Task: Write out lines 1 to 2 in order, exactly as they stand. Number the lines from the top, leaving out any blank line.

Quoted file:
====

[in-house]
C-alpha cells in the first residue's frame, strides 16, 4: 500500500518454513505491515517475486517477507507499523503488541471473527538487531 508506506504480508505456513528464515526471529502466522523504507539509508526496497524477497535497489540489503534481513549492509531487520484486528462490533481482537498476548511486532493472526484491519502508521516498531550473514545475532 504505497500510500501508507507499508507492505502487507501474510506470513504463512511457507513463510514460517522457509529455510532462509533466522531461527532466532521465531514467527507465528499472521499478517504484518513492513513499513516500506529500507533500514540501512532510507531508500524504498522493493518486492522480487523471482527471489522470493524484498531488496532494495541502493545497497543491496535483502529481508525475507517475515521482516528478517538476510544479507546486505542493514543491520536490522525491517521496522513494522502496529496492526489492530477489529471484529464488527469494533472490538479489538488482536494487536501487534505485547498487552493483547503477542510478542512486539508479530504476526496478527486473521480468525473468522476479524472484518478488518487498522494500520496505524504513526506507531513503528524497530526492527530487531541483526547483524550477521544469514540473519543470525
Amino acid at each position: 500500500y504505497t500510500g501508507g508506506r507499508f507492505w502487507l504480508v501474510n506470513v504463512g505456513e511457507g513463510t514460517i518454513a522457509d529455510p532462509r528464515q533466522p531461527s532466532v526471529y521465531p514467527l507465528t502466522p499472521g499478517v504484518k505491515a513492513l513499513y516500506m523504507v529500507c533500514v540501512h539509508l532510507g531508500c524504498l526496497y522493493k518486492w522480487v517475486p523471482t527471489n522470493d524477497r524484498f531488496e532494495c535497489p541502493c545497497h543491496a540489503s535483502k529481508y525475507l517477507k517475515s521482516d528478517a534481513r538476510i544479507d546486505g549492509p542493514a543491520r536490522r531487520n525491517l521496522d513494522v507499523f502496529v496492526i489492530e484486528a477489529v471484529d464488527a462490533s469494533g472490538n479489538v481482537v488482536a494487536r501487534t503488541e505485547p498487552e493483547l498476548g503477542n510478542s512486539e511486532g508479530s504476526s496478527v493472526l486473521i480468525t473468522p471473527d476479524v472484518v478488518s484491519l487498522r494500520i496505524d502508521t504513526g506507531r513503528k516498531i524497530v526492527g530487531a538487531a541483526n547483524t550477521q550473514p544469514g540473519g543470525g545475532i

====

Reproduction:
[in-house]
C-alpha cells in the first residue's frame, strides 16, 4: 500500500518454513505491515517475486517477507507499523503488541471473527538487531 508506506504480508505456513528464515526471529502466522523504507539509508526496497524477497535497489540489503534481513549492509531487520484486528462490533481482537498476548511486532493472526484491519502508521516498531550473514545475532 504505497500510500501508507507499508507492505502487507501474510506470513504463512511457507513463510514460517522457509529455510532462509533466522531461527532466532521465531514467527507465528499472521499478517504484518513492513513499513516500506529500507533500514540501512532510507531508500524504498522493493518486492522480487523471482527471489522470493524484498531488496532494495541502493545497497543491496535483502529481508525475507517475515521482516528478517538476510544479507546486505542493514543491520536490522525491517521496522513494522502496529496492526489492530477489529471484529464488527469494533472490538479489538488482536494487536501487534505485547498487552493483547503477542510478542512486539508479530504476526496478527486473521480468525473468522476479524472484518478488518487498522494500520496505524504513526506507531513503528524497530526492527530487531541483526547483524550477521544469514540473519543470525